A visiting group of young leaders from Yemen with the State Department’s IVLP responds to the panel discussion.
On the morning of September 27, 2011, The Meridian Council on Women’s Leadership partnered with the Ronald Reagan Building and International Trade Center to host a panel discussion on Looking Forward: The Arab Spring and What Matters Now. Speakers included Dr. Haleh Esfandiari, Director of the Middle East Program at the Woodrow Wilson Center for Scholars, Dr. Abderrahim Foukara, the Washington Bureau Chief of Al-Jazeera (Arabic) Satellite Channel, and Mr. Mark Penn, the CEO Worldwide of Burson-Marsteller and President of Penn Schoen Berland. The event was moderated by Ambassador Stuart Holliday, President at CEO of Meridian International Center.
Mark Penn opened the program with a presentation of the results of the 3rd Annual ASDA’A Burson-Marsteller Arab Youth Survey, which polled over two thousand Arab youths between 18 and 24 from Saudi Arabia, UAE, Qatar, Bahrain, Oman, Kuwait, Jordan, Lebanon, Egypt and Iraq. The survey covered a variety of issues ranging from attitudes toward democracy, concerns over the economy and job growth, the politicization of the Arab youth, and the increased use of technology. Mr. Penn commented on the trend toward more youth in favor of democratic rule, particularly in the non Gulf Corporation Council countries; increased concern over the rising costs of living and the desire for more private sector jobs; the increasing interest in politics; and the increased use of internet, social networking media, and blogs, although television remains the primary source for news.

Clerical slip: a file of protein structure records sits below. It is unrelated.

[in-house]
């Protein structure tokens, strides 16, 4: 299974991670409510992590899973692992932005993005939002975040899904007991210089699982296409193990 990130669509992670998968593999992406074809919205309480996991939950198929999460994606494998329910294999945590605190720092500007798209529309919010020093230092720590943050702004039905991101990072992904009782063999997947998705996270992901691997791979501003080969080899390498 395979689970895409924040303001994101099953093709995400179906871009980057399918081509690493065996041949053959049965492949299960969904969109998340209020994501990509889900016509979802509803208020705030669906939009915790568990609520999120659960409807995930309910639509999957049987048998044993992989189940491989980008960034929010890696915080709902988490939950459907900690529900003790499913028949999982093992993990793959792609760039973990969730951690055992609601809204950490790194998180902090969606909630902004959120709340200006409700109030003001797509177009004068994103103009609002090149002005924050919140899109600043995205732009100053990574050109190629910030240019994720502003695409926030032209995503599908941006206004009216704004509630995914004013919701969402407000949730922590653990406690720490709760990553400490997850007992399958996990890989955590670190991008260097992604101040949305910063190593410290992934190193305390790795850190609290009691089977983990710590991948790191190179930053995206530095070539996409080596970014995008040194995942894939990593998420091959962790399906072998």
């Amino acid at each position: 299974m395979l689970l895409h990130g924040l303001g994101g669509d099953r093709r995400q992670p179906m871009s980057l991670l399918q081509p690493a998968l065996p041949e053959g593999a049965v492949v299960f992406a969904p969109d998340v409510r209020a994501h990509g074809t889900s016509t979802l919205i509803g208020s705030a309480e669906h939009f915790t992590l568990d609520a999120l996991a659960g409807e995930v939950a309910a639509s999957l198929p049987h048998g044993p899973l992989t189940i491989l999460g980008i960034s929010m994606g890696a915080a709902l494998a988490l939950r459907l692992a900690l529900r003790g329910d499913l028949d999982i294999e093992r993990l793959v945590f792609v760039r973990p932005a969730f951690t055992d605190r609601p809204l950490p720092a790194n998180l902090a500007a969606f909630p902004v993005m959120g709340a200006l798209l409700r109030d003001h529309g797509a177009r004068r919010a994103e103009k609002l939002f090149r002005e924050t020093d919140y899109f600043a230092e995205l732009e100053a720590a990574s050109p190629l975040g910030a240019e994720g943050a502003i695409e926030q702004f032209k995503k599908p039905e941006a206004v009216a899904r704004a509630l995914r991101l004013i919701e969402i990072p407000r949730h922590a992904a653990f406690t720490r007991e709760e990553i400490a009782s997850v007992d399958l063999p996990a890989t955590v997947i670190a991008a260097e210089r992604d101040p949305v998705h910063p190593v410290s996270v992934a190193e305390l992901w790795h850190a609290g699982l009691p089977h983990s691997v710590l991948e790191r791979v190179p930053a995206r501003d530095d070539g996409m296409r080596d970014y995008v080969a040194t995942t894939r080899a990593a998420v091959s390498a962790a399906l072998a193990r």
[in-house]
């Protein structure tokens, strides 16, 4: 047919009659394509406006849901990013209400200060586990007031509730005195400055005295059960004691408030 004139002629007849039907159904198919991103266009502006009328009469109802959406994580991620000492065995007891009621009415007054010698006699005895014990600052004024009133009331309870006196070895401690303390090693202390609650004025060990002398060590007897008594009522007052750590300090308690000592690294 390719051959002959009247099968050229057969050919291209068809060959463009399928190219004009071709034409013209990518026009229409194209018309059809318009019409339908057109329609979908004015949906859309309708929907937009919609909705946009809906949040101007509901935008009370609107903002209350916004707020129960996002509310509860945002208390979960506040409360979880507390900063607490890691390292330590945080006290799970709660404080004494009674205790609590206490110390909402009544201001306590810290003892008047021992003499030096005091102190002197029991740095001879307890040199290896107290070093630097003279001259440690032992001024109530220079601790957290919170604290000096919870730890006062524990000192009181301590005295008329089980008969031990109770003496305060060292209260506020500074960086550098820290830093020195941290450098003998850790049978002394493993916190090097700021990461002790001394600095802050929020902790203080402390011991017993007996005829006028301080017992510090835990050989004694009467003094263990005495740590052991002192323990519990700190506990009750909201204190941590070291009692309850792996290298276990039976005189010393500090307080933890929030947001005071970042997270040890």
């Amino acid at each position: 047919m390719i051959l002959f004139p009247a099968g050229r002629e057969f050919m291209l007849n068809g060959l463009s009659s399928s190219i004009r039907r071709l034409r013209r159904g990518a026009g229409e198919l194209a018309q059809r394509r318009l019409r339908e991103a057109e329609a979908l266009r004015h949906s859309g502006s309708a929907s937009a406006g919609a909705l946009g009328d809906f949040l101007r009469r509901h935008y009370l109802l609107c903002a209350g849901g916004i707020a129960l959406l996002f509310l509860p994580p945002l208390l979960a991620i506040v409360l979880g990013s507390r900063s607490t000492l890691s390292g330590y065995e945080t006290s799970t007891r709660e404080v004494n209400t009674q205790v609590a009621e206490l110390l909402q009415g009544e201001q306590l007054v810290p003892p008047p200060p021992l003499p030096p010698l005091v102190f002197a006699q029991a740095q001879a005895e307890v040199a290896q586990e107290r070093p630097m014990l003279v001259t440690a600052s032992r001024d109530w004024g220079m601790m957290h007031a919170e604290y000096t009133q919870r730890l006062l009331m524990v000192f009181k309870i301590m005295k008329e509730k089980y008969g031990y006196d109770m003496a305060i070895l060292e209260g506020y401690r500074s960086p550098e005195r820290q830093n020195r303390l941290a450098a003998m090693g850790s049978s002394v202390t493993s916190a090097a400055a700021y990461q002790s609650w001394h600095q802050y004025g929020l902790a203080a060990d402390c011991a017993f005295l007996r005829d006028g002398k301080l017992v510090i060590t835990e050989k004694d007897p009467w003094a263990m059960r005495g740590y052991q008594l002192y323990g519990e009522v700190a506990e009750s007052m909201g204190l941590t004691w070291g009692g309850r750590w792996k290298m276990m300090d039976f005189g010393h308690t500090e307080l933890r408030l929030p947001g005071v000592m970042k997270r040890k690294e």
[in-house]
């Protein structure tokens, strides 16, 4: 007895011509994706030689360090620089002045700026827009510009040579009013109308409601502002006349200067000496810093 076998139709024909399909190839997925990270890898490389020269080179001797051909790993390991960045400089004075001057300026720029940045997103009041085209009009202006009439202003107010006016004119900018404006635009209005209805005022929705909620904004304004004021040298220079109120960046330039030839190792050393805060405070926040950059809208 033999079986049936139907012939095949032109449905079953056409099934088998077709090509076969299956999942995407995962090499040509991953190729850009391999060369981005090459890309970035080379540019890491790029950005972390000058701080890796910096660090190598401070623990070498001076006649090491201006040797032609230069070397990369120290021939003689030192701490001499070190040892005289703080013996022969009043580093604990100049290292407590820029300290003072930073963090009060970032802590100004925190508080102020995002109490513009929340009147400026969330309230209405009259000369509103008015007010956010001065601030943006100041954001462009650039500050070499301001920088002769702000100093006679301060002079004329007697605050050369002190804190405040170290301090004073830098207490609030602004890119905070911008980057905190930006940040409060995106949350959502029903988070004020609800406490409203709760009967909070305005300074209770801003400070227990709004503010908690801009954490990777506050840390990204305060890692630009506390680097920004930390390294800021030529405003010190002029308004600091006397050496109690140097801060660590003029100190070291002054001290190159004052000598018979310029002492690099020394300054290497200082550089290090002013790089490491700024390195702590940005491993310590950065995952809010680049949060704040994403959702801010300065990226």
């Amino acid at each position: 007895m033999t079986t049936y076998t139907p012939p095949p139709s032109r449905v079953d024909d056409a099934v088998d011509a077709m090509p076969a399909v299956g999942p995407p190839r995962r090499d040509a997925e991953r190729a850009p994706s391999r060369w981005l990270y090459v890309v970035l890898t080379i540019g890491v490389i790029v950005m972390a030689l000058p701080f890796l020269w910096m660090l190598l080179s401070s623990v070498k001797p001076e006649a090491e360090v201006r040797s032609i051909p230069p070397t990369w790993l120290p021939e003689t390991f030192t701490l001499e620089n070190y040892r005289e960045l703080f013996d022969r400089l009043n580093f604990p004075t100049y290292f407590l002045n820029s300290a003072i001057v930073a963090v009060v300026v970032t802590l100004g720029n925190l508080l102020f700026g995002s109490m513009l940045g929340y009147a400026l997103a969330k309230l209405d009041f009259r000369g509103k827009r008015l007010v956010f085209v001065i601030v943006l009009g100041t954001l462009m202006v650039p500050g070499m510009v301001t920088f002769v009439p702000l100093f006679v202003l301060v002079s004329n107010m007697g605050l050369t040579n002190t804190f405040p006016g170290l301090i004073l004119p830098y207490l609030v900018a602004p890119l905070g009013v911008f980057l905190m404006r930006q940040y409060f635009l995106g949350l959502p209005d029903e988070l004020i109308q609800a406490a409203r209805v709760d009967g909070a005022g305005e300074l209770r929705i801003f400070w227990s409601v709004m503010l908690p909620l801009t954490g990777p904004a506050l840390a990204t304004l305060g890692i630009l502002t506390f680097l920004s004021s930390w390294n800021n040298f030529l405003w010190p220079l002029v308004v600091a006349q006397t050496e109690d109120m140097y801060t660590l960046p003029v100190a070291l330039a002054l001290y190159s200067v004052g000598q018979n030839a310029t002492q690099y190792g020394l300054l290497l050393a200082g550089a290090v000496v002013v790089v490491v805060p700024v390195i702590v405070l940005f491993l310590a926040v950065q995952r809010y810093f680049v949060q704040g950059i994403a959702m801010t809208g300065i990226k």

Mark Penn shares his reactions, as panelists Dr. Foukara and Dr. Esfandiari, along with moderator Ambassador Holliday, look on.
A panel discussion followed Mr. Penn’s presentation, with Dr. Esfandiari and Dr. Foukara joining Mr. Penn on stage, and Ambassador Holliday moderating. The panel touched on the survey results, but also referenced such issues as dignity, with Arab youth feeling disenfranchised and not respected by their governments. Dr. Foukara commented that most educated youths are aware of the corruption in their governments, and are not willing to accept reelections of presidents with 99% of the vote, especially when they face rising costs of living and rising unemployment. Speakers also addressed the use of technology and social media in the region, and how without which, the Arab Spring might had dramatically different results. Twitter, Facebook, and blogs not only helped organizers coordinate, but cell phones and cameras recorded events and allowed pictures of what was happening on the ground to be transmitted around the world.
The panelists highlighted the role of women in the Arab Spring movement, with women standing alongside their male counterparts in protests. Dr. Esfandiari referenced that while the majority of the students entering the university system are now women in many of these countries, finding work after they graduate remains a major obstacle to economic empowerment. She also cautioned that although the status of women in the Arab world is beginning to improve, it is an issue that requires careful consideration on the part of transitional governments as they prepare their new constitutions.
Before Ambassador Holliday opened the discussion to the audience for their questions and comments, he turned to a group of young leaders from Yemen, visiting the U.S. as part of the State Department’s International Visitor Leadership Program. A designated representative from the group asked for continued support not only from the United States, but from the international community, citing the activists’ commitment to non-violence and a desire for real change in Yemen. Another member of the group called for a change in U.S. attitudes towards the Middle East, saying that just as the region is changing, so should persistent stereotypes.